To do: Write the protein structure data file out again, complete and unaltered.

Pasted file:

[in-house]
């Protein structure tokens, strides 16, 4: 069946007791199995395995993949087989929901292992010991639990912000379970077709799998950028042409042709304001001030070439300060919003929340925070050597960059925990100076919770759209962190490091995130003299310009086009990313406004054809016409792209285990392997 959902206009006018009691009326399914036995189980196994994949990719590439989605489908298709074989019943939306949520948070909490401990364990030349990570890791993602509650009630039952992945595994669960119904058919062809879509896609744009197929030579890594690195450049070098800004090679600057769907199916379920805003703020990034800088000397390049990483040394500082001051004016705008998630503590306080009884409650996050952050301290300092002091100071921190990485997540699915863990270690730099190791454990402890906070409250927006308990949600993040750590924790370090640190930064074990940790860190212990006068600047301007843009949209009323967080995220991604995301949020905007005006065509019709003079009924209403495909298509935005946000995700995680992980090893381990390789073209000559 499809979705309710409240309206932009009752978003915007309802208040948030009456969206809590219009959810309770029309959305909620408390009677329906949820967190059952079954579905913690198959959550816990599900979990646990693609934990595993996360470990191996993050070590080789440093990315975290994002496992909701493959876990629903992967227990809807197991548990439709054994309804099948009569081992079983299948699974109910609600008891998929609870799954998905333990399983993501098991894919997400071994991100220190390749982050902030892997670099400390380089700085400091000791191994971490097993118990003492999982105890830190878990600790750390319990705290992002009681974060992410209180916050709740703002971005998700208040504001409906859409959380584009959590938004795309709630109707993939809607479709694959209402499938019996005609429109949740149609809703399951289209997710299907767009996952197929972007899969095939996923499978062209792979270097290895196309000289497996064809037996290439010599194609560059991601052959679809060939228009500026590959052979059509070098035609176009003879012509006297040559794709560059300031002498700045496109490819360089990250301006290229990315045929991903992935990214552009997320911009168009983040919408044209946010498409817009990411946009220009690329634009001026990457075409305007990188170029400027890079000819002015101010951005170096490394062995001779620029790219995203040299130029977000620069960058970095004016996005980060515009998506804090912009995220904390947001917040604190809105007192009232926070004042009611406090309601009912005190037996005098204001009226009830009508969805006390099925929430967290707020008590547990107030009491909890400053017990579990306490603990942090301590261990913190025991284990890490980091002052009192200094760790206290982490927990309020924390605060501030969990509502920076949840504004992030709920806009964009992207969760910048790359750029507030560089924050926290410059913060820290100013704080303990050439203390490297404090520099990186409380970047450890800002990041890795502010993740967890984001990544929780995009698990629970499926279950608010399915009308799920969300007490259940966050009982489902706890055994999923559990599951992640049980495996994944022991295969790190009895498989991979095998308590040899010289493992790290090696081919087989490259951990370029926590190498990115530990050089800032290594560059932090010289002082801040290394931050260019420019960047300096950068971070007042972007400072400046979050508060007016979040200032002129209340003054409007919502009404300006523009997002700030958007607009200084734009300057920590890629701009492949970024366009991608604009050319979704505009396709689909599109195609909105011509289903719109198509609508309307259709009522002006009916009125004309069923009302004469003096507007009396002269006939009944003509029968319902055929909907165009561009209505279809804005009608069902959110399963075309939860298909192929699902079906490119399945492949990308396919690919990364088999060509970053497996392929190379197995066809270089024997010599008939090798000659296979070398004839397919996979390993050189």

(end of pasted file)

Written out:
[in-house]
């Protein structure tokens, strides 16, 4: 069946007791199995395995993949087989929901292992010991639990912000379970077709799998950028042409042709304001001030070439300060919003929340925070050597960059925990100076919770759209962190490091995130003299310009086009990313406004054809016409792209285990392997 959902206009006018009691009326399914036995189980196994994949990719590439989605489908298709074989019943939306949520948070909490401990364990030349990570890791993602509650009630039952992945595994669960119904058919062809879509896609744009197929030579890594690195450049070098800004090679600057769907199916379920805003703020990034800088000397390049990483040394500082001051004016705008998630503590306080009884409650996050952050301290300092002091100071921190990485997540699915863990270690730099190791454990402890906070409250927006308990949600993040750590924790370090640190930064074990940790860190212990006068600047301007843009949209009323967080995220991604995301949020905007005006065509019709003079009924209403495909298509935005946000995700995680992980090893381990390789073209000559 499809979705309710409240309206932009009752978003915007309802208040948030009456969206809590219009959810309770029309959305909620408390009677329906949820967190059952079954579905913690198959959550816990599900979990646990693609934990595993996360470990191996993050070590080789440093990315975290994002496992909701493959876990629903992967227990809807197991548990439709054994309804099948009569081992079983299948699974109910609600008891998929609870799954998905333990399983993501098991894919997400071994991100220190390749982050902030892997670099400390380089700085400091000791191994971490097993118990003492999982105890830190878990600790750390319990705290992002009681974060992410209180916050709740703002971005998700208040504001409906859409959380584009959590938004795309709630109707993939809607479709694959209402499938019996005609429109949740149609809703399951289209997710299907767009996952197929972007899969095939996923499978062209792979270097290895196309000289497996064809037996290439010599194609560059991601052959679809060939228009500026590959052979059509070098035609176009003879012509006297040559794709560059300031002498700045496109490819360089990250301006290229990315045929991903992935990214552009997320911009168009983040919408044209946010498409817009990411946009220009690329634009001026990457075409305007990188170029400027890079000819002015101010951005170096490394062995001779620029790219995203040299130029977000620069960058970095004016996005980060515009998506804090912009995220904390947001917040604190809105007192009232926070004042009611406090309601009912005190037996005098204001009226009830009508969805006390099925929430967290707020008590547990107030009491909890400053017990579990306490603990942090301590261990913190025991284990890490980091002052009192200094760790206290982490927990309020924390605060501030969990509502920076949840504004992030709920806009964009992207969760910048790359750029507030560089924050926290410059913060820290100013704080303990050439203390490297404090520099990186409380970047450890800002990041890795502010993740967890984001990544929780995009698990629970499926279950608010399915009308799920969300007490259940966050009982489902706890055994999923559990599951992640049980495996994944022991295969790190009895498989991979095998308590040899010289493992790290090696081919087989490259951990370029926590190498990115530990050089800032290594560059932090010289002082801040290394931050260019420019960047300096950068971070007042972007400072400046979050508060007016979040200032002129209340003054409007919502009404300006523009997002700030958007607009200084734009300057920590890629701009492949970024366009991608604009050319979704505009396709689909599109195609909105011509289903719109198509609508309307259709009522002006009916009125004309069923009302004469003096507007009396002269006939009944003509029968319902055929909907165009561009209505279809804005009608069902959110399963075309939860298909192929699902079906490119399945492949990308396919690919990364088999060509970053497996392929190379197995066809270089024997010599008939090798000659296979070398004839397919996979390993050189």